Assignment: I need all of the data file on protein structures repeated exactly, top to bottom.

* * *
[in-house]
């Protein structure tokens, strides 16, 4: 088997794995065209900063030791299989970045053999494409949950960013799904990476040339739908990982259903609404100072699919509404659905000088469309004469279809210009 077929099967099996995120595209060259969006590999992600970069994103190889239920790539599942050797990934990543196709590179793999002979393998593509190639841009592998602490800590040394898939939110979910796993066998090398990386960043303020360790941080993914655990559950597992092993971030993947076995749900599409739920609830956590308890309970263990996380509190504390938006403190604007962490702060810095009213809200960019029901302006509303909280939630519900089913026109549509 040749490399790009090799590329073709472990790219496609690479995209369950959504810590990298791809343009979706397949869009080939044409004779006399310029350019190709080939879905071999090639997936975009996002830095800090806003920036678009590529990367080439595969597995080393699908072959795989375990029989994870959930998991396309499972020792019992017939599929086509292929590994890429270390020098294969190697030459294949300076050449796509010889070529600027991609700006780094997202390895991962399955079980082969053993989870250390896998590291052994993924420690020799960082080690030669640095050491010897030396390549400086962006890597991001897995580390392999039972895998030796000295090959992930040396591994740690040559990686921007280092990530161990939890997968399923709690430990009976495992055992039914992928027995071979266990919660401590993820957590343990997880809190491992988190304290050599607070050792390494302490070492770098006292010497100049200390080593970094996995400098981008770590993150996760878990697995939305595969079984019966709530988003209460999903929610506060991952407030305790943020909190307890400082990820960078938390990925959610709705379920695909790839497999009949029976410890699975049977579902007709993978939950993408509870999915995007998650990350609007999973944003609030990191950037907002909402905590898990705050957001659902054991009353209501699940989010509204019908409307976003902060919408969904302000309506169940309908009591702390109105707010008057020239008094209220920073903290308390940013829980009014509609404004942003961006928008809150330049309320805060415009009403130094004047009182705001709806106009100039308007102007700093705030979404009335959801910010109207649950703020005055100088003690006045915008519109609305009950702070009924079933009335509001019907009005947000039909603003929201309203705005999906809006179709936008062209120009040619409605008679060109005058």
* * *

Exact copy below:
[in-house]
């Protein structure tokens, strides 16, 4: 088997794995065209900063030791299989970045053999494409949950960013799904990476040339739908990982259903609404100072699919509404659905000088469309004469279809210009 077929099967099996995120595209060259969006590999992600970069994103190889239920790539599942050797990934990543196709590179793999002979393998593509190639841009592998602490800590040394898939939110979910796993066998090398990386960043303020360790941080993914655990559950597992092993971030993947076995749900599409739920609830956590308890309970263990996380509190504390938006403190604007962490702060810095009213809200960019029901302006509303909280939630519900089913026109549509 040749490399790009090799590329073709472990790219496609690479995209369950959504810590990298791809343009979706397949869009080939044409004779006399310029350019190709080939879905071999090639997936975009996002830095800090806003920036678009590529990367080439595969597995080393699908072959795989375990029989994870959930998991396309499972020792019992017939599929086509292929590994890429270390020098294969190697030459294949300076050449796509010889070529600027991609700006780094997202390895991962399955079980082969053993989870250390896998590291052994993924420690020799960082080690030669640095050491010897030396390549400086962006890597991001897995580390392999039972895998030796000295090959992930040396591994740690040559990686921007280092990530161990939890997968399923709690430990009976495992055992039914992928027995071979266990919660401590993820957590343990997880809190491992988190304290050599607070050792390494302490070492770098006292010497100049200390080593970094996995400098981008770590993150996760878990697995939305595969079984019966709530988003209460999903929610506060991952407030305790943020909190307890400082990820960078938390990925959610709705379920695909790839497999009949029976410890699975049977579902007709993978939950993408509870999915995007998650990350609007999973944003609030990191950037907002909402905590898990705050957001659902054991009353209501699940989010509204019908409307976003902060919408969904302000309506169940309908009591702390109105707010008057020239008094209220920073903290308390940013829980009014509609404004942003961006928008809150330049309320805060415009009403130094004047009182705001709806106009100039308007102007700093705030979404009335959801910010109207649950703020005055100088003690006045915008519109609305009950702070009924079933009335509001019907009005947000039909603003929201309203705005999906809006179709936008062209120009040619409605008679060109005058």